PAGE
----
This is the Hugo House “How-To” series, where Hugo House instructors share tips related to the writing life. This week’s post comes from writer Anne Liu Kellor. Her ten-session course, Memoir as Collage, will explore personal narratives as told in a lyrical, fragmented, nonlinear fashion through in-class writing exercises, discussion, and workshopping.
1. You don’t need to know what kind of memoir you are writing.
But you may want to ask yourself: is your memoir plot-driven, with a narrative arc, like most traditionally-published novels and memoirs? Does your character (a.k.a. you) have a problem to overcome or a quest to go on; does she reach a climax in understanding and is redeemed/healed/changed? Or is your memoir more driven by themes, a series of interconnecting storylines, layers, questions, and more subtle transformations? Maybe you are not sure yet; maybe it is something in between. You might not know which themes, arcs, and storylines need to be in the memoir until you are further along. Maybe all you need to do is keep asking the questions for now, and keep writing. Its form will eventually reveal itself.
2. You want to collect many images.
Striking moments. Searing memories. Recollections of places, scenes, or objects that function as symbols. You’ll want to free-write often in order to keep collecting these jewels of memory. Don’t worry too much yet about which ones are “worthy” of keeping. Just keep writing, sifting through old journals and photos, taking walks, letting the past and present sink in. Trust that whatever arises may have meaning; don’t discriminate or judge. Patricia Hampl writes, “We only store in memory images of value.” Do you believe her? Why, for instance, do you recall this memory from childhood, and not thousands of others? Maybe there is something there for you to untangle, discover, mine.
3. Keep asking yourself: What are my obsessions? What are my reoccurring questions and themes?
Which of these will you explore in this book? Remember, a memoir needn’t tell the whole story of your life. It might only examine one potent thread, or two, or three. On the other hand, who says a memoir can’t be about many things? Who says these seemingly disparate strands are not all connected? The trick will be finding out which approach is best for this particular book. For now, write anything, write it all. Later, the distance of time and good editors can help you weed out what doesn’t belong, and what might be best saved for a future project.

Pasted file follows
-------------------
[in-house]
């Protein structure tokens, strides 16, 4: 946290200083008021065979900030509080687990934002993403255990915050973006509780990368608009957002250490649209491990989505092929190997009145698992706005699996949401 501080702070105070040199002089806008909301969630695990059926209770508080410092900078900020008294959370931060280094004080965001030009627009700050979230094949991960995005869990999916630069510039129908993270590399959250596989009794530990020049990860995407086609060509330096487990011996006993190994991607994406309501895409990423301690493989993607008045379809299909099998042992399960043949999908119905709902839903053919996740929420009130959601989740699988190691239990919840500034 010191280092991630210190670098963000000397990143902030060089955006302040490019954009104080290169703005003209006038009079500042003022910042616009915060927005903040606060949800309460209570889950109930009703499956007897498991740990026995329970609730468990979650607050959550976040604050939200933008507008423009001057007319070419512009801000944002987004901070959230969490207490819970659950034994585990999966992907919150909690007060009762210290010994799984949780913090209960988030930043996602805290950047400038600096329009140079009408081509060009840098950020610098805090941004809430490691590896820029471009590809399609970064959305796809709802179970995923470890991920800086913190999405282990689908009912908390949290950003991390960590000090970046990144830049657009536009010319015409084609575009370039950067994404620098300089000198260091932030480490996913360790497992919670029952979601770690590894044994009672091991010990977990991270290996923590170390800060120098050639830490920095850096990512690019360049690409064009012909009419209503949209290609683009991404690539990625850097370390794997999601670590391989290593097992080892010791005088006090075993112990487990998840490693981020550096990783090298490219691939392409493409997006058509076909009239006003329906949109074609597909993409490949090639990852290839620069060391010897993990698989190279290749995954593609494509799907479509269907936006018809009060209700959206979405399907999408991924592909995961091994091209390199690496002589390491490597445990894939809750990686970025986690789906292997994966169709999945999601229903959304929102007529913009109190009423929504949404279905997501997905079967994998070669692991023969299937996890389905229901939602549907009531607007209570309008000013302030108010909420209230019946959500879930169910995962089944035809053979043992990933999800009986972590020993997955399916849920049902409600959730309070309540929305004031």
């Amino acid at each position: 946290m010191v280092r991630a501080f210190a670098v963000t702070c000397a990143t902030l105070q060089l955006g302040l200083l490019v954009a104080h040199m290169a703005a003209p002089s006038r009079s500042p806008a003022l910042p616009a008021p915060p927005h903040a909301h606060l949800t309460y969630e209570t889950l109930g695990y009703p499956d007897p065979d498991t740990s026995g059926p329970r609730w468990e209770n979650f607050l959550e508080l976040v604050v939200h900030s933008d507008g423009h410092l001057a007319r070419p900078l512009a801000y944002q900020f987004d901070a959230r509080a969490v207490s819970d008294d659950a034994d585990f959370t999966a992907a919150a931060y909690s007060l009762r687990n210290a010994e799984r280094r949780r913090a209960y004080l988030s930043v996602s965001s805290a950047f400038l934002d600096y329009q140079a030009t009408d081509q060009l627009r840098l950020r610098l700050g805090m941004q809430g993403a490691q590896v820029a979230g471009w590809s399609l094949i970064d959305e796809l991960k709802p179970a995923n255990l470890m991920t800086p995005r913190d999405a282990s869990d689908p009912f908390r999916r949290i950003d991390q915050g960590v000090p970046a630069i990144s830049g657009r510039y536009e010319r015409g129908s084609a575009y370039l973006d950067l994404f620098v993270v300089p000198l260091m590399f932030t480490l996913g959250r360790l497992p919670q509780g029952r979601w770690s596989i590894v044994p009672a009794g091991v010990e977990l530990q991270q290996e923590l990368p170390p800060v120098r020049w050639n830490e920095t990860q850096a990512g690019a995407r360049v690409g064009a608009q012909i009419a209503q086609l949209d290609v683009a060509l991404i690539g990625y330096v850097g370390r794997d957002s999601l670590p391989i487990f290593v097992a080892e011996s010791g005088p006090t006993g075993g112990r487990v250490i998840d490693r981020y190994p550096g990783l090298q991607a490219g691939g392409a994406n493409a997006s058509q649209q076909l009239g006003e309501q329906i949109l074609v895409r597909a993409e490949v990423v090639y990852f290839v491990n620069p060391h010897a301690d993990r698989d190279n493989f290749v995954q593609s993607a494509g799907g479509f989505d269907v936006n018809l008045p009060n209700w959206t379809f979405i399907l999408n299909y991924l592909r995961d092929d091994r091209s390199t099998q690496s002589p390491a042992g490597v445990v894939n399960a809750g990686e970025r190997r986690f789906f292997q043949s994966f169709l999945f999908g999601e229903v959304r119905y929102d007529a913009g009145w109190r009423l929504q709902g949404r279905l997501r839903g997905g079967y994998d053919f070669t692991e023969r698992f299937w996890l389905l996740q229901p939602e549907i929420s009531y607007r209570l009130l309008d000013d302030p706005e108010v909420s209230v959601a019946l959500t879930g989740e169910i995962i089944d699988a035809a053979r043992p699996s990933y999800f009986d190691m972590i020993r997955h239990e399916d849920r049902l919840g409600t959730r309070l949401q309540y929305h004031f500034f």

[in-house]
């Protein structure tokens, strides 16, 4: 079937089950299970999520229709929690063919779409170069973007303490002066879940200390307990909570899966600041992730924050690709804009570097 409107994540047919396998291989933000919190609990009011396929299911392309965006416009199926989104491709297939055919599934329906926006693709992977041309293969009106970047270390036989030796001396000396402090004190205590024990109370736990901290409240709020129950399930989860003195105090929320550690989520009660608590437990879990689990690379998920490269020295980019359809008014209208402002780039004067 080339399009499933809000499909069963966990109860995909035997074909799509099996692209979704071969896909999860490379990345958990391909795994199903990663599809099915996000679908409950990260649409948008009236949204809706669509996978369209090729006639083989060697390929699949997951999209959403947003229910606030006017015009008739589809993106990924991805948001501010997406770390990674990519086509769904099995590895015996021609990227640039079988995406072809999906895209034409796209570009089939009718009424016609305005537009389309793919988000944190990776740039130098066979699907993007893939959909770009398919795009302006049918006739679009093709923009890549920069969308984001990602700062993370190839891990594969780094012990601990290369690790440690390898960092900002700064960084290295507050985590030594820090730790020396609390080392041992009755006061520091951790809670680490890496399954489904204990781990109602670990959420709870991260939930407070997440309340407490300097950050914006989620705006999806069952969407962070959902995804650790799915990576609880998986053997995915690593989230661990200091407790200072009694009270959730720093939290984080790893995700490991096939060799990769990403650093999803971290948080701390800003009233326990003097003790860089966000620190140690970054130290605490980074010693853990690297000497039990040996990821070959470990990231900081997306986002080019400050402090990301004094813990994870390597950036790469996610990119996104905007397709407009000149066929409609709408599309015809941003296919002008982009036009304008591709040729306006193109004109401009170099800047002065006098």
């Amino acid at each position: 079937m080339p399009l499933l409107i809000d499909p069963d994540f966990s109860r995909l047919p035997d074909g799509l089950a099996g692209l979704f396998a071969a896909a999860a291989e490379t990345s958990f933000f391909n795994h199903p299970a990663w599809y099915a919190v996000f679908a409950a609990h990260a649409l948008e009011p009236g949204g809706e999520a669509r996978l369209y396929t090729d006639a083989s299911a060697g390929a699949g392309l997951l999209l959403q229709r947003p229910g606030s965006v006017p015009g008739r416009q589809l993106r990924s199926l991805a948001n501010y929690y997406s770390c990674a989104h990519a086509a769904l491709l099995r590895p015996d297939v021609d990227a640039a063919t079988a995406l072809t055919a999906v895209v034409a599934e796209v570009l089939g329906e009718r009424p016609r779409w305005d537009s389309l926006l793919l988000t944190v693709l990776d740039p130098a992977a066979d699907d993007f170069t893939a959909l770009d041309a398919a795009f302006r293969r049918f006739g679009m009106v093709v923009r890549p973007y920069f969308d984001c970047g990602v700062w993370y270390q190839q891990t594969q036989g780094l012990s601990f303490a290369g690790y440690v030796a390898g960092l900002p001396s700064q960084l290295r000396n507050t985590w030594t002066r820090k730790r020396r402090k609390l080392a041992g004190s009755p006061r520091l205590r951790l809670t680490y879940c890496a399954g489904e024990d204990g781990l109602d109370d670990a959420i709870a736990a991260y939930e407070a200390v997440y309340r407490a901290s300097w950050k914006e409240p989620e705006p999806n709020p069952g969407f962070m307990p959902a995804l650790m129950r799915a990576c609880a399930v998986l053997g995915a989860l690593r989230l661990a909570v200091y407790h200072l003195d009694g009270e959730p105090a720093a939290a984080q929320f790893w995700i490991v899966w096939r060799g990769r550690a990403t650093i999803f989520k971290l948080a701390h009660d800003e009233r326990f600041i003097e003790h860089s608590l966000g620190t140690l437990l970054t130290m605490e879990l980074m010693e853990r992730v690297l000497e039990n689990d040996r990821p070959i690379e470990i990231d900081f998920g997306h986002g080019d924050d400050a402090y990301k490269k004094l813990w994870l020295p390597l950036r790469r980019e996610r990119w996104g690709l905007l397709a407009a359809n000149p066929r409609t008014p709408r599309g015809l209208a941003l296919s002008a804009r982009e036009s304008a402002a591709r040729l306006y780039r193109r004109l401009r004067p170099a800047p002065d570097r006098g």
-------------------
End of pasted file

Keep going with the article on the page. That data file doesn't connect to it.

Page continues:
4. At some point, try writing an outline.
A list of all the fragments you have in mind, whether full-blown chapters with mini-arcs of their own; small snapshots of memory/vignettes; or poems, lists, images, letters, research, dialogues, fictions, or other scraps that you don’t know what to do with. Take stock of all you’ve collected, see what is there, shuffle bits around, and notice if any kind of natural order arises. Does it make sense to keep things chronological? No need to reinvent the wheel. Or does it feel right to tell your story non-linearly in cycles, or to weave in flashbacks? Ask your story what structure suits it best.
At some point, you might also notice which chapters convey which themes (or which ones follow certain forms or point of views) by literally highlighting those aspects in different colors on your outline or with colored sticky notes on the page, then seeing how those colors interweave. How can you balance out those different strands, create a flow of rhythm, form, and meaning? Keep outlining at different stages, seeing how your vision changes. Keep moving fragments and chapters around to see how they converse and connect.
5. Experiment with different points of view.
If past tense feels like it’s dragging or you fall into the reflective voice too much, try changing it to present tense. If present tense is not allowing you enough space to reflect, try changing it to past tense or interweaving sections with your older, wiser voice. Want to change things up even more? Try writing in second or third person. Give yourself permission to play with the writing. Trust that even if the experiment doesn’t yield “results” for the memoir, it might still teach you something, or give you a piece of writing you can publish elsewhere.
6. Finally, seek out community.
Solitary creating is wonderful, but at some point you will need dialogue. You might need others to write with in person when your own generating sessions leave you bored or stuck, or you might need others to give you feedback on where the energy lies in your work, or how you can best draw it out. For eventually, you will become too close to your own writing and you will need help to see it anew. Finding a writing community is an essential part of the writing path. Who, after all, can understand the intense joy, exhilaration, struggle, and pain that comes with the process of writing a book more than other writers? We need each other to keep going, especially when we may feel like giving up.
Anne Liu Kellor has received support from Hedgebrook, 4Culture, and Jack Straw, and taught creative nonfiction since 2006. Her essays have appeared in publications such as Waking Up American (Seal Press) and The Los Angeles Review.